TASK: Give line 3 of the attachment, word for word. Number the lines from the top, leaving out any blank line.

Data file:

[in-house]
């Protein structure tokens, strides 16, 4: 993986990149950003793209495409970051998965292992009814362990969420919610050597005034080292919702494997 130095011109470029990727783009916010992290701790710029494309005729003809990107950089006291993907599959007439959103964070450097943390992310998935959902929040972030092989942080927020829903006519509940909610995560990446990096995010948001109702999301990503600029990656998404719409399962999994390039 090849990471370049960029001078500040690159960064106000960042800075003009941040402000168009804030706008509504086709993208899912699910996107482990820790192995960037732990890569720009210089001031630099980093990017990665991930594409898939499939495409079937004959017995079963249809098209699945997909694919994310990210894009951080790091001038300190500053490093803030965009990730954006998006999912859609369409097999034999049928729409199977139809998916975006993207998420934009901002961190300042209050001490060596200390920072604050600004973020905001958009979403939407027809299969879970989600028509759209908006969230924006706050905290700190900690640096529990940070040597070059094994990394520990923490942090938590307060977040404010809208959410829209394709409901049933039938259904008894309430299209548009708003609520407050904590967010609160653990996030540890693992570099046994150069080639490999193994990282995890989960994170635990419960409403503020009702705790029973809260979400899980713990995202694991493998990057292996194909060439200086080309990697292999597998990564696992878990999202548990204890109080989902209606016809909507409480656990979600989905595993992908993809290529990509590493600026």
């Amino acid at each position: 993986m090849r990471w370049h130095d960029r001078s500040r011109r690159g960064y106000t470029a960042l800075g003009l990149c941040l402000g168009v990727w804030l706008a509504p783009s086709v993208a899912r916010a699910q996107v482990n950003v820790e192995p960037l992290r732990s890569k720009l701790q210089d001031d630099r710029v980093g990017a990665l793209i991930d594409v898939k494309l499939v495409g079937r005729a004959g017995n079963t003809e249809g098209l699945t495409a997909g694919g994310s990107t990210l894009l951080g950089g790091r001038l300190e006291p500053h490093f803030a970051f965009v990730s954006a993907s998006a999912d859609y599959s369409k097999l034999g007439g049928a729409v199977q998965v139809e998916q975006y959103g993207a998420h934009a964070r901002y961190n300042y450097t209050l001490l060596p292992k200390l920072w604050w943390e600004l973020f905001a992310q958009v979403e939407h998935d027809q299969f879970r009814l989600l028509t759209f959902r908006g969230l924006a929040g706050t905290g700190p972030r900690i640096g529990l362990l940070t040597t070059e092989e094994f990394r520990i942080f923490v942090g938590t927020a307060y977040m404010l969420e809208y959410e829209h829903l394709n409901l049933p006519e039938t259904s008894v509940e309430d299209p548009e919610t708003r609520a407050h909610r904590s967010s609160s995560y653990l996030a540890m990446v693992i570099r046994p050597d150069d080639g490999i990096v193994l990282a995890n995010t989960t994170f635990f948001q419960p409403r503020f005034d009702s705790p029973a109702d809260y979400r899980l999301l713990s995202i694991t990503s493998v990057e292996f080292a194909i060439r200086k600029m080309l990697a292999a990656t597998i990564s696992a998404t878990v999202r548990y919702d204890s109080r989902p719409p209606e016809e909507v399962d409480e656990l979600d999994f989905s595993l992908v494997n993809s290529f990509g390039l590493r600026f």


């Amino acid at each position: 993986m090849r990471w370049h130095d960029r001078s500040r011109r690159g960064y106000t470029a960042l800075g003009l990149c941040l402000g168009v990727w804030l706008a509504p783009s086709v993208a899912r916010a699910q996107v482990n950003v820790e192995p960037l992290r732990s890569k720009l701790q210089d001031d630099r710029v980093g990017a990665l793209i991930d594409v898939k494309l499939v495409g079937r005729a004959g017995n079963t003809e249809g098209l699945t495409a997909g694919g994310s990107t990210l894009l951080g950089g790091r001038l300190e006291p500053h490093f803030a970051f965009v990730s954006a993907s998006a999912d859609y599959s369409k097999l034999g007439g049928a729409v199977q998965v139809e998916q975006y959103g993207a998420h934009a964070r901002y961190n300042y450097t209050l001490l060596p292992k200390l920072w604050w943390e600004l973020f905001a992310q958009v979403e939407h998935d027809q299969f879970r009814l989600l028509t759209f959902r908006g969230l924006a929040g706050t905290g700190p972030r900690i640096g529990l362990l940070t040597t070059e092989e094994f990394r520990i942080f923490v942090g938590t927020a307060y977040m404010l969420e809208y959410e829209h829903l394709n409901l049933p006519e039938t259904s008894v509940e309430d299209p548009e919610t708003r609520a407050h909610r904590s967010s609160s995560y653990l996030a540890m990446v693992i570099r046994p050597d150069d080639g490999i990096v193994l990282a995890n995010t989960t994170f635990f948001q419960p409403r503020f005034d009702s705790p029973a109702d809260y979400r899980l999301l713990s995202i694991t990503s493998v990057e292996f080292a194909i060439r200086k600029m080309l990697a292999a990656t597998i990564s696992a998404t878990v999202r548990y919702d204890s109080r989902p719409p209606e016809e909507v399962d409480e656990l979600d999994f989905s595993l992908v494997n993809s290529f990509g390039l590493r600026f």